Arnold also noted that “monitoring and blocking techniques employed by FAPL and the Defendants respectively have improved considerably since earlier blocking orders were made, in some instances because of improved automation and in other instances because of the investment of manual resources to carry out blocking at the relevant times. This makes it feasible to identify and block Target Servers much more rapidly than before, leading to the prevention of an even greater proportion of potential infringements.”
Importantly, Arnold concluded from expert evidence presented to him that the streaming servers FAPL wanted to target during games were not used for any other purpose than infringement: “As for the freedom of internet users to impart or receive information, this plainly does not extend to a right to engage in copyright infringement. Since the Target Servers appear to be exclusively, or almost exclusively, engaged in infringing activity, at least during the periods in which the Order will take effect, the operators have no right which requires protection.”
The order goes into effect on Saturday, and lasts until May 22.
“The short duration of the order is intended to enable an assessment of its effectiveness, and of any issues encountered, with a view to FAPL applying for a similar order to cover the 2017/2018 season, with any changes that may seem appropriate in the light of this season’s experience,” said Arnold.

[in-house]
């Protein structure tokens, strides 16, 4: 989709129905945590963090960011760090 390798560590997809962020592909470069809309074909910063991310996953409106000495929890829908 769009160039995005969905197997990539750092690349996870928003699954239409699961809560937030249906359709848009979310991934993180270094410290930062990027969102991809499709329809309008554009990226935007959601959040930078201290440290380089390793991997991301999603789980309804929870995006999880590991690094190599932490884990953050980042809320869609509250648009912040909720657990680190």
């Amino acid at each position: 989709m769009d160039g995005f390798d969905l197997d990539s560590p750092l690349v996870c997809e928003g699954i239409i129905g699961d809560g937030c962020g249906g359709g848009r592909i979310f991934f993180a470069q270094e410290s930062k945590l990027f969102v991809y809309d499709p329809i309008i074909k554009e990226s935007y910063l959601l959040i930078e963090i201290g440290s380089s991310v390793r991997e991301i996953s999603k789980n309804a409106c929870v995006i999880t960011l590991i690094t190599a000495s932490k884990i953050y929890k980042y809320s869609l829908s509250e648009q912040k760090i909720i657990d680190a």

Arnold has adjudicated previous cases over web blocking, including the landmark Newbinz2 case, (blocks for The Pirate Bay and other sites followed in 2012), and the 2014 Cartier decision, which extended blocking to trademark infringers. The lack of fightback over the Order contrasts with that of a few years ago, when BT and TalkTalk spent over £1m contesting web-blocking proposals in the 2010 Digital Economy Act.
The technical challenge remains formidable. As the High Court noted, unlicensed Kodi-based services operate using a network of ever-shifting proxy servers.
We’ll have a chance to judge how effective it is very soon, though. ®
The order was supported by the BBC, other broadcasters, and sports bodies for golf and rugby.
The Mixdoctor Team Member of koditalk.org